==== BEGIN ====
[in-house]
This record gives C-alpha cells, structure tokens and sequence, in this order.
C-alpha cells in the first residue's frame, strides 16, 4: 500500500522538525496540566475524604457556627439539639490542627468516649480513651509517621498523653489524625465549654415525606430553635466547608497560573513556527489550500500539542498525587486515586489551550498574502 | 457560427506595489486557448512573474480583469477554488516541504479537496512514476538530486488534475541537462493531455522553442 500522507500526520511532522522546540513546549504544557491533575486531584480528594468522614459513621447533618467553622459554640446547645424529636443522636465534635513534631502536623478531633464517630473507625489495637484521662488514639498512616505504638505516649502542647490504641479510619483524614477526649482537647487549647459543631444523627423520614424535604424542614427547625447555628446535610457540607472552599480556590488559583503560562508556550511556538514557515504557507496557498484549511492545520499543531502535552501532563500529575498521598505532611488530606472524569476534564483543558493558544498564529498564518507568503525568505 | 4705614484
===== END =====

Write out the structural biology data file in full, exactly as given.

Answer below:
[in-house]
This record gives C-alpha cells, structure tokens and sequence, in this order.
C-alpha cells in the first residue's frame, strides 16, 4: 500500500522538525496540566475524604457556627439539639490542627468516649480513651509517621498523653489524625465549654415525606430553635466547608497560573513556527489550500500539542498525587486515586489551550498574502 | 457560427506595489486557448512573474480583469477554488516541504479537496512514476538530486488534475541537462493531455522553442 500522507500526520511532522522546540513546549504544557491533575486531584480528594468522614459513621447533618467553622459554640446547645424529636443522636465534635513534631502536623478531633464517630473507625489495637484521662488514639498512616505504638505516649502542647490504641479510619483524614477526649482537647487549647459543631444523627423520614424535604424542614427547625447555628446535610457540607472552599480556590488559583503560562508556550511556538514557515504557507496557498484549511492545520499543531502535552501532563500529575498521598505532611488530606472524569476534564483543558493558544498564529498564518507568503525568505 | 4705614484